FreedomWorks Foundation’s Regulatory Action Center (RAC) submitted comments to the Department of Education supporting accreditation reform. An excerpt of the comments can be found below, and the full comments can be found in the attachment at the bottom of this article:
The primary reason FreedomWorks Foundation supports the proposed rule is that creating less prescriptive accreditation requirements would grant both accreditors and institutions of higher education a necessary increase in flexibility. Rather than unraveling oversight and allowing low-quality programs, as some critics have claimed, the rule change would allow institutions to tailor their programs to more closely meet the needs of their students, thus increasing quality. Currently, colleges, universities, and trade schools are stifled by regulatory barriers that would prevent such innovation. The current proposal would put these institutions in control of their own fate, resulting in massive benefits for them and, most importantly, students.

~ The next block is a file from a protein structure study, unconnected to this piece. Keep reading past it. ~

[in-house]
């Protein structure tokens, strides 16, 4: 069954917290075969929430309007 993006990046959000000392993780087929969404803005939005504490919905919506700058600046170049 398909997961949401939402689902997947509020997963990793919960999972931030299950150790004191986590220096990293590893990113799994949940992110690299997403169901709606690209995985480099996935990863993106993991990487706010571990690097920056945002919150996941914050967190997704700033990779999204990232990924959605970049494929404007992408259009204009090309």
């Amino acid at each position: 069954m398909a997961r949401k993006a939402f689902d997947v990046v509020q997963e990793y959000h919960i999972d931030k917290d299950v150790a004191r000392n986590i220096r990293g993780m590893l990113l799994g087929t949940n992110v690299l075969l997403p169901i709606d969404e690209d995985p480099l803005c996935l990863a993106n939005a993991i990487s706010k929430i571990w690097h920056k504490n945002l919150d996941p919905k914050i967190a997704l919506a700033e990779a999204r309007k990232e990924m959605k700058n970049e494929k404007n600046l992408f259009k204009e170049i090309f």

One important aspect of the proposed rule would allow institutions to expand without first receiving accreditor approval. Universities would be allowed to open satellite or branch campuses that would be accredited after opening. This relatively minor regulatory change opens up the door for greater expansion of higher education to underserved communities. This will open up a wider variety of opportunities for financially strapped families or those who face realities that force them to stay close to home. In doing so, the market for higher education will become more competitive and ensure fewer students have to turn down a quality education because of location.
Furthermore, previously accredited institutions of higher education that may not meet every single minute regulation would be allowed to maintain accreditation through a new status known as “substantial compliance.” Rather than losing accreditation almost immediately upon lapse of quality, “substantial compliance” would allow institutions up to a four year grace period under which they would be required to fix the regulatory lapses in their administration. The FreedomWorks Foundation has long emphasized that “one-size-fits-all” educational models do not work for our nation’s students. Allowing flexibility to experiment outside the bounds of some existing regulations will create a broader network of educational opportunities for students.